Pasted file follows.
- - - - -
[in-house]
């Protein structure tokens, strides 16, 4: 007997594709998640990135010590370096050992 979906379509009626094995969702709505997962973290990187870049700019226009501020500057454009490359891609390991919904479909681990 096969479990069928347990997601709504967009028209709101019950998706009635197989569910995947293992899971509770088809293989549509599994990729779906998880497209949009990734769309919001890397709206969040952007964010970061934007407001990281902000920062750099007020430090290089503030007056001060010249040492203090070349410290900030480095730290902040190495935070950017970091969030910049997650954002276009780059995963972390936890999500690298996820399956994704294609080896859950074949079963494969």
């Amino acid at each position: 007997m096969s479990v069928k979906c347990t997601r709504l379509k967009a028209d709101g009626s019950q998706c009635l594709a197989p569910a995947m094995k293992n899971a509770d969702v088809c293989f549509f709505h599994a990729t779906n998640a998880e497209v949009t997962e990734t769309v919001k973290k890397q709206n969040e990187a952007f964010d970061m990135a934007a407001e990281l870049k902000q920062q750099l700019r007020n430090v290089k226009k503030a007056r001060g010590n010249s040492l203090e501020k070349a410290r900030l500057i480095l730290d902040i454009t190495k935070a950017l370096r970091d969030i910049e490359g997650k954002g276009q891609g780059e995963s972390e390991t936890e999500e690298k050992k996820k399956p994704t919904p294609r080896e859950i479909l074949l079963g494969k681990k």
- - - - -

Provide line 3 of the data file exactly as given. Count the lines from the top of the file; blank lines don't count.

């Amino acid at each position: 007997m096969s479990v069928k979906c347990t997601r709504l379509k967009a028209d709101g009626s019950q998706c009635l594709a197989p569910a995947m094995k293992n899971a509770d969702v088809c293989f549509f709505h599994a990729t779906n998640a998880e497209v949009t997962e990734t769309v919001k973290k890397q709206n969040e990187a952007f964010d970061m990135a934007a407001e990281l870049k902000q920062q750099l700019r007020n430090v290089k226009k503030a007056r001060g010590n010249s040492l203090e501020k070349a410290r900030l500057i480095l730290d902040i454009t190495k935070a950017l370096r970091d969030i910049e490359g997650k954002g276009q891609g780059e995963s972390e390991t936890e999500e690298k050992k996820k399956p994704t919904p294609r080896e859950i479909l074949l079963g494969k681990k």